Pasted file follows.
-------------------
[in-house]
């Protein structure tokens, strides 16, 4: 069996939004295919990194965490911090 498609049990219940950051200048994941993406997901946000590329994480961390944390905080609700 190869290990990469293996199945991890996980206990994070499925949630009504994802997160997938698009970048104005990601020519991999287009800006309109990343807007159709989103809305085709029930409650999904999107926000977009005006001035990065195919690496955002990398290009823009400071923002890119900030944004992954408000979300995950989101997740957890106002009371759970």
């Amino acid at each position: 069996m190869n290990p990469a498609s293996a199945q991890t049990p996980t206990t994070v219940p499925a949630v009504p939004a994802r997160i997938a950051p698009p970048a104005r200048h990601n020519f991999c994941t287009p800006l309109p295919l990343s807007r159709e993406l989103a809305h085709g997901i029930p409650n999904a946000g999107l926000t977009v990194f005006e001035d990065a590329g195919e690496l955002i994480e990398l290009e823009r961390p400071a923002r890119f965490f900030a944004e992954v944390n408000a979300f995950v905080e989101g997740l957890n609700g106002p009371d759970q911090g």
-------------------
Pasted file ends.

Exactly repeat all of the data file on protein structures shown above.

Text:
[in-house]
């Protein structure tokens, strides 16, 4: 069996939004295919990194965490911090 498609049990219940950051200048994941993406997901946000590329994480961390944390905080609700 190869290990990469293996199945991890996980206990994070499925949630009504994802997160997938698009970048104005990601020519991999287009800006309109990343807007159709989103809305085709029930409650999904999107926000977009005006001035990065195919690496955002990398290009823009400071923002890119900030944004992954408000979300995950989101997740957890106002009371759970």
């Amino acid at each position: 069996m190869n290990p990469a498609s293996a199945q991890t049990p996980t206990t994070v219940p499925a949630v009504p939004a994802r997160i997938a950051p698009p970048a104005r200048h990601n020519f991999c994941t287009p800006l309109p295919l990343s807007r159709e993406l989103a809305h085709g997901i029930p409650n999904a946000g999107l926000t977009v990194f005006e001035d990065a590329g195919e690496l955002i994480e990398l290009e823009r961390p400071a923002r890119f965490f900030a944004e992954v944390n408000a979300f995950v905080e989101g997740l957890n609700g106002p009371d759970q911090g």